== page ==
The headlines say Michael Mann has won his defamation case and was awarded one million dollars in punitive damages. This suggests that the jury found he did not manipulate the data in his hockey stick graph which asserts that global warming is anthropogenic—that is, caused by man— is so frequently cited by "climate change" proponents. That’s not quite the whole story.
The jury seems to have focused on the fact that the writers compared his work to another Penn State employee who had engaged in child molestation which the university had covered up. The defamation the jury found was not in the critique of his research and the amount awarded seems unlikely to be received, but in the language used.
Some have questioned why this case even went to trial; after all there’s nothing inherently defamatory about questioning a scientist’s findings. That’s a feature of good science: the ability to dispute and make the proponent of an issue defend his work. And certainly the First Amendment doesn’t bar criticism, even of the work of those currently in favor. The answer, sadly, is this is the District of Columbia where judges seem to have lost their way once again. Robert Tracinskiat Real Clear Politics writes:
The global warming hysteria is disastrous enough in its intended goal, which is to ban the use of our cheapest and most abundant fuels and force us to limp along on "alternative energy" sources that are insufficient to support an industrial civilization. But along the way, the global warming campaign is already wrecking our science and politics by seeking to establish a dogma that cannot legally be questioned. The D.C. Superior Court, which let the suit proceed, embraced this reasoning in its ruling.
In other words, Steyn's evaluation of Mann's scientific claims can be legally suppressed because Steyn dares to question the conclusions of established scientific institutions connected to the government. On this basis, the D.C. Superior Court arrives at the preposterous conclusion that it is a violation of Mann's rights to "question his intellect and reasoning." That's an awfully nice prerogative to be granted by government: an exemption against any challenge to your reasoning.
Awarded the sum of one dollar in compensatory damages, Mann couldn't point to any real injury. But the D.C. jury found that the pair made their statements with “maliciousness, spite, ill will, vengeance or deliberate intent to harm,” and on that basis awarded punitive damages of one thousand dollars from Simberg and one million dollars from Steyn.
The punitive damages, however, seems to be contrary to the Supreme Court ruling in State Farm Mutual Automobile Insurance Co. v. Campbell, which held that the due process clause generally limits punitive damage awards to less than ten times the size of the compensatory damages awarded and that punitive damage awards of four times the compensatory damage award is "close to the line of constitutional impropriety." On his own, the judge could enter a judgment notwithstanding verdict to align the award with the State Farm ruling. In any event, the defendants have expressed an intent to appeal.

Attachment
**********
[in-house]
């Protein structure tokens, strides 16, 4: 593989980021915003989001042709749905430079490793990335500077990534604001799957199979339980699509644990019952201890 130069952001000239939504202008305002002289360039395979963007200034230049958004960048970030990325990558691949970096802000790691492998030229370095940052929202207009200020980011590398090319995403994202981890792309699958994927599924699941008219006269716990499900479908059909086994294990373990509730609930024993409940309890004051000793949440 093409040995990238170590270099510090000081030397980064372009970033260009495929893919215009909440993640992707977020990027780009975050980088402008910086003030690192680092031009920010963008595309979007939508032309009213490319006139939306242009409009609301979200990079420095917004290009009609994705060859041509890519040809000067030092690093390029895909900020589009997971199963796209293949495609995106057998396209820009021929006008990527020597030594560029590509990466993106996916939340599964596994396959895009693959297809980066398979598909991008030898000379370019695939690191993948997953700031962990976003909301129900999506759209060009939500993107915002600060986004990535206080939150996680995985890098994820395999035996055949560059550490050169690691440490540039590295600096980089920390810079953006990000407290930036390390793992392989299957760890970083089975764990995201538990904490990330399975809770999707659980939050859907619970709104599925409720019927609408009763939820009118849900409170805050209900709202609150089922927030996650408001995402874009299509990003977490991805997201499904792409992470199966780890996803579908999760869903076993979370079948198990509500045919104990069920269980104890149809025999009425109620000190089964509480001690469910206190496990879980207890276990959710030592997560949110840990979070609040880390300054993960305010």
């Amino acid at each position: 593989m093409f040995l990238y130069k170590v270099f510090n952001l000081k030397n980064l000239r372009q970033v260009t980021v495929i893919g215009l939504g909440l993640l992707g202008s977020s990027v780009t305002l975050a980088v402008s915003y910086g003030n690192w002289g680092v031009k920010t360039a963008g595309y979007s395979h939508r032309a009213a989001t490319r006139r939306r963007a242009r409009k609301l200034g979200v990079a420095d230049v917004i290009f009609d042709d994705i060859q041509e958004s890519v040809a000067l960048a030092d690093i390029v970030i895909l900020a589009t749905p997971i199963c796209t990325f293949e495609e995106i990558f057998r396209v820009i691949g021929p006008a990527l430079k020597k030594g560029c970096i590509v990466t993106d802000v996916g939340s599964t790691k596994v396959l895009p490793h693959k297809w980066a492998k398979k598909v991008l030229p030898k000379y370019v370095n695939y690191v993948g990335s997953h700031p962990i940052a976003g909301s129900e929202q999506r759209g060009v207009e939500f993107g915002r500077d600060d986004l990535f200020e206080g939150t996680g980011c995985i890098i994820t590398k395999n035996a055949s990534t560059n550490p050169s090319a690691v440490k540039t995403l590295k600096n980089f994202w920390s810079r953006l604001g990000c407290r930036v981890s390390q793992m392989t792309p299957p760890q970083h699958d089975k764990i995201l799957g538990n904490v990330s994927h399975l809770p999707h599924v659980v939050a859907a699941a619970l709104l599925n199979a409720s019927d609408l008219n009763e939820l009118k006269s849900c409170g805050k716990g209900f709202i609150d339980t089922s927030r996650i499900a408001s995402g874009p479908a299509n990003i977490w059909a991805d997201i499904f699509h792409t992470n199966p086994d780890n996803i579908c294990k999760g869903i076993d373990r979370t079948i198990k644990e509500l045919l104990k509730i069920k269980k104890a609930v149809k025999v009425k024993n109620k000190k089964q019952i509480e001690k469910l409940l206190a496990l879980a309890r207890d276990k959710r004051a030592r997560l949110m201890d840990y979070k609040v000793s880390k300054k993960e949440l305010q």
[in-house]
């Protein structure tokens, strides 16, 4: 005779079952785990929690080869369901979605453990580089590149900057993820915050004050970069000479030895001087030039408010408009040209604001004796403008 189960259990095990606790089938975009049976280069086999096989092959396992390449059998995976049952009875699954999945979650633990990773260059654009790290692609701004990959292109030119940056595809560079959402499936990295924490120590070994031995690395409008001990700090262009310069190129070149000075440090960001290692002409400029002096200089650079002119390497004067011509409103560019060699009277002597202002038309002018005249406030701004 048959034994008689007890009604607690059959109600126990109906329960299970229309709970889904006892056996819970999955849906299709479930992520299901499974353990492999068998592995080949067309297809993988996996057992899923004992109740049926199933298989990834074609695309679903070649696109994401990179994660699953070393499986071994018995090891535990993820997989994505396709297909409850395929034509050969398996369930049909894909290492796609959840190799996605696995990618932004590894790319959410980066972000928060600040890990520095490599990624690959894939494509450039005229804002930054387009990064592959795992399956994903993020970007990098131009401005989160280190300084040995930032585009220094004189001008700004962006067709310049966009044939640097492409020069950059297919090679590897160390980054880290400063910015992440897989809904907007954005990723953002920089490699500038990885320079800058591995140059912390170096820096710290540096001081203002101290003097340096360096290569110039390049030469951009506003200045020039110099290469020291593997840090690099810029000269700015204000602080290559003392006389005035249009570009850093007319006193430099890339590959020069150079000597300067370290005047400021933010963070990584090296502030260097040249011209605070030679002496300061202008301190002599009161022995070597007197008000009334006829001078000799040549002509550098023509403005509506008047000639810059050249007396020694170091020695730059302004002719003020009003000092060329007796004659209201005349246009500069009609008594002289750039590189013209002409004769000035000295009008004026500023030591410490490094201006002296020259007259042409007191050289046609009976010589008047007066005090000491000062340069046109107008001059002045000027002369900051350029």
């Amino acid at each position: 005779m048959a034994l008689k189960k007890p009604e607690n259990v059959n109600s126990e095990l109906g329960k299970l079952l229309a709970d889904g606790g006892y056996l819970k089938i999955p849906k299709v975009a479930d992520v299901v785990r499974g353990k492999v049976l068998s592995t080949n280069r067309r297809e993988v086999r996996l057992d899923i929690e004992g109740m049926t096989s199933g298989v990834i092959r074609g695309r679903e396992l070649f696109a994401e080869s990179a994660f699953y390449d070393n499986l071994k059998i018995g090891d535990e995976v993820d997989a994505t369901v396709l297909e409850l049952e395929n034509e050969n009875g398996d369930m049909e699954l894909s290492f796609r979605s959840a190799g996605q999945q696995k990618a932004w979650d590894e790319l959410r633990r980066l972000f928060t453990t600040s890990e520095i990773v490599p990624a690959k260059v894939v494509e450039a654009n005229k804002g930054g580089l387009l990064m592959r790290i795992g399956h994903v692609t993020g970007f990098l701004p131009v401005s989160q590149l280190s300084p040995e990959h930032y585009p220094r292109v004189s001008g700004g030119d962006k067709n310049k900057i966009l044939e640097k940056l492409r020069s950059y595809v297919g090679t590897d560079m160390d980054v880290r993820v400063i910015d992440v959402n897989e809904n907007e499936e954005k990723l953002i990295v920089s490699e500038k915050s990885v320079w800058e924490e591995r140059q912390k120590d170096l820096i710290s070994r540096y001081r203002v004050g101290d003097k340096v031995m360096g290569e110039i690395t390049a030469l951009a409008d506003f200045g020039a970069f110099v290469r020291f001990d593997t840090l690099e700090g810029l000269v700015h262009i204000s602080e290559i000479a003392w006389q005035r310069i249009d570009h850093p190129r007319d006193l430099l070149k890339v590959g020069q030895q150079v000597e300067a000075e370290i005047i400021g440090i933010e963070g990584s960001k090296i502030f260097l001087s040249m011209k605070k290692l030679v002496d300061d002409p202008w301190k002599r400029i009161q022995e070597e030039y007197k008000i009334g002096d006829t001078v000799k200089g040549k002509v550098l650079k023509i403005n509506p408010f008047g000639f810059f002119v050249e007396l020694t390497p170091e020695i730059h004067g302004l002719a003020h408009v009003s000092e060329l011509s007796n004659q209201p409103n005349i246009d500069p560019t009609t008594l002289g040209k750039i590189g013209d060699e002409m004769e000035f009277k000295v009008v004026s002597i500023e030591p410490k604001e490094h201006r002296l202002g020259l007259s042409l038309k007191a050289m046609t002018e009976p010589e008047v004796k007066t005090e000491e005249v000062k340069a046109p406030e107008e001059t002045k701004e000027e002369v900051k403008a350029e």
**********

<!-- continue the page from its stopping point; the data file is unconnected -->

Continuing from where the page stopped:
They have solid grounds. In his 2019 dissent from the Supreme Court's rejection of the petition for certiorari, Justice Alito noted:
This question — whether the courts or juries should decide whether an allegedly defamatory statement can be shown to be untrue — is delicate and sensitive and has serious implications for the right to freedom of expression. And two factors make the question especially important in the present case...
First, the question that the jury will apparently be asked to decide—whether petitioners' assertions about Mann's use of scientific data can be shown to be factually false — is highly technical.
Second, the controversial nature of the whole subject of climate change exacerbates the risk that the jurors' determination will be colored by their preconceptions on the matter. When allegedly defamatory speech concerns a political or social issue that arouses intense feelings, selecting an impartial jury presents special difficulties. And when, as is often the case, allegedly defamatory speech is disseminated nationally, a plaintiff may be able to bring suit in whichever jurisdiction seems likely to have the highest percentage of jurors who are sympathetic to the plaintiff 's point of view...
The second question may be even more important. The constitutional guarantee of freedom of expression serves many purposes, but its most important role is protection of robust and uninhibited debate on important political and social issues... If citizens cannot speak freely and without fear about the most important issues of the day, real self government is not possible.
Over to you, Supreme Court.